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Economy and Business

Akron Mayor Plusquellic says Akron's Lockheed Martin facility was a profit center
Cites $17 million in public investment, and a union contract, as reasons it was the "most competitive" Lockheed facility in the U.S.

Kabir Bhatia
Akron Mayor Don Plusquellic (left) blames the Congress for sequestration and the Defense Department cuts that doomed the Akron Lockheed Martin facility. County Executive Russ Pry (center) and John Harrington from Congresswoman Marcia Fudge's office both say they are already looking for ways to help the 500 employees facing lay off.
Courtesy of KABIR BHATIA
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In The Region:
The closure of Lockheed Martin’s Akron facility is being met with harsh words from Akron Mayor Don Plusquellic, as he and other city officials try to look ahead and find ways to help the more than 500 employees who will lose their jobs. WKSU’s Kabir Bhatia reports.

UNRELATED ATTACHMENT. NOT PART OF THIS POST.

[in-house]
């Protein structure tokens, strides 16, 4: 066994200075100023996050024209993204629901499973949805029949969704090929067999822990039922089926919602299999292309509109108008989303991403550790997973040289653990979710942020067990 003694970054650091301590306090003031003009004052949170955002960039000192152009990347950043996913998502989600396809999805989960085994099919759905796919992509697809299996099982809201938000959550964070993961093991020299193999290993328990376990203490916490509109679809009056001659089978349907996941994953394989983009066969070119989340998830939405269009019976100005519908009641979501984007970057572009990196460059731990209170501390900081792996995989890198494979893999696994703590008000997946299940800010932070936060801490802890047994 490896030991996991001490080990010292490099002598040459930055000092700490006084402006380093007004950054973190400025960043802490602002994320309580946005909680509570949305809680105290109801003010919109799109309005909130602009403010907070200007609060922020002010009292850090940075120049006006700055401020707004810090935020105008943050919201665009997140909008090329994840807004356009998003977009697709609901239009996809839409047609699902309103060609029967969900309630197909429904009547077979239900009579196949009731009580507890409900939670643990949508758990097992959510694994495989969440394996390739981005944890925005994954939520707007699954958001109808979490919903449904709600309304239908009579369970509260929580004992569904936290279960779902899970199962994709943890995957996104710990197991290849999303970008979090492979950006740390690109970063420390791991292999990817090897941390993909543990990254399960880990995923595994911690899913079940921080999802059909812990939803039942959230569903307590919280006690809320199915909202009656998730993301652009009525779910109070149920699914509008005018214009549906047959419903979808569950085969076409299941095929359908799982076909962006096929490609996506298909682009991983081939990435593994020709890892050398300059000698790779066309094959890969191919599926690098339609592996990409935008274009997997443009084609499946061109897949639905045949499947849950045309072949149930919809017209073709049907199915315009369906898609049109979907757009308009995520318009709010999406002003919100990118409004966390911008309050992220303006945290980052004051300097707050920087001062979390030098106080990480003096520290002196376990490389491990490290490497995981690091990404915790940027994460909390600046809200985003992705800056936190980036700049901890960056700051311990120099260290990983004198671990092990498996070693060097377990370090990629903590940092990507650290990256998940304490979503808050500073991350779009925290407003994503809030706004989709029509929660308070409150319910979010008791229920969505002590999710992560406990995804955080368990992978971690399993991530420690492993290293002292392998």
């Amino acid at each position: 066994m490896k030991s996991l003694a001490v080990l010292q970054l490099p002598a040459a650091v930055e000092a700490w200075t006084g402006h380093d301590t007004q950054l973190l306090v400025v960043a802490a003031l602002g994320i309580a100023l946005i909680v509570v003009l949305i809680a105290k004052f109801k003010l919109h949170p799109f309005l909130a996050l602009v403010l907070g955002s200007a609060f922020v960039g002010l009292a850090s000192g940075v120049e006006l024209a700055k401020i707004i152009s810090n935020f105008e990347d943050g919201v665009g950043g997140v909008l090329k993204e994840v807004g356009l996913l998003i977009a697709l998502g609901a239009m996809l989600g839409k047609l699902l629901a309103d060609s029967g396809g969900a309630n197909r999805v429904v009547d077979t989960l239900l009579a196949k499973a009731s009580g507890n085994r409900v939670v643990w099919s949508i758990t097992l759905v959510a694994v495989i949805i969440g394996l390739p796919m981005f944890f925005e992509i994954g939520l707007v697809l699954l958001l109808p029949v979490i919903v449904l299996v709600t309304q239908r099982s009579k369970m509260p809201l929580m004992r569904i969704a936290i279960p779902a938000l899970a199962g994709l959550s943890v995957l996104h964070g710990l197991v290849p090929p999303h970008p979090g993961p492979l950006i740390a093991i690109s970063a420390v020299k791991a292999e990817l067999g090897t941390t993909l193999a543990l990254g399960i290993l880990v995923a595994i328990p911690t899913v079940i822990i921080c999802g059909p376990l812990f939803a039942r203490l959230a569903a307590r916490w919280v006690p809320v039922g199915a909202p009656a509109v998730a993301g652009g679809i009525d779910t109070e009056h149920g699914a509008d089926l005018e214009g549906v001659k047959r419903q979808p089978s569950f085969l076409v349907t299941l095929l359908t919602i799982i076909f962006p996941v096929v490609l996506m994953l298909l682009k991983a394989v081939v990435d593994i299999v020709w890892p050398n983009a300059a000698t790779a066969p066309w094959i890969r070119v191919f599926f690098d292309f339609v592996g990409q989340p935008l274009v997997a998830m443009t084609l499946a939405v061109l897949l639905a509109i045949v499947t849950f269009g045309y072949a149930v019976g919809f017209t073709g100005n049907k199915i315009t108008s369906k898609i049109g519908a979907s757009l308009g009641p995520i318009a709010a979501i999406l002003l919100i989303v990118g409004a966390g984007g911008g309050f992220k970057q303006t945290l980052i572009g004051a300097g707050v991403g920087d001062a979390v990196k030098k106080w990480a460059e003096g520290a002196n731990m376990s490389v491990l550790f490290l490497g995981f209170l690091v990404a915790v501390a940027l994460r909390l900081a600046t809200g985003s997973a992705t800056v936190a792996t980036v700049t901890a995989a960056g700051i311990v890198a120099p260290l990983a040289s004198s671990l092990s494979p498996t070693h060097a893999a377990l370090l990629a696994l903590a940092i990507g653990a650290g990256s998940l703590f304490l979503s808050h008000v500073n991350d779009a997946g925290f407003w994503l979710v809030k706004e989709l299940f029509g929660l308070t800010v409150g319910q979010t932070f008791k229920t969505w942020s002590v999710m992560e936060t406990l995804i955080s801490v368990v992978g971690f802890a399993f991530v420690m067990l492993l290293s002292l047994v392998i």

Plusquellic on Lockheed Martin closure

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Mayor Plusquellic says the city had no advance notice that Akron’s Lockheed Martin mission systems facility is closing. About 70 employees will be retained for work on blimps at the Airdock. The remaining 500 are among 4,000 Lockheed employees across the country affected by the cuts Lockheed announced today. The company says half face lay offs and half will receive transfer offers.

Lockheed blames the closures on defense department cutbacks related to sequestration. That doesn’t sit well in Akron with Mayor Plusquellic, who notes the public has invested about $17 million at the site.

“If you look at the package the state, city and county have provided, they were making, in the words of the former director of this facility, ‘The most competitive U.S. plant of all of the Lockheed Martin plants.’ This was a profit center.”

Lockheed has a 20-year lease on the Airdock, which is owned by the Summit County Port Authority. Trying to put some kind of positive spin on the situation, Plusquellic says the city has already been contacted by developers who want to help fill the soon-to-be-vacant buildings.
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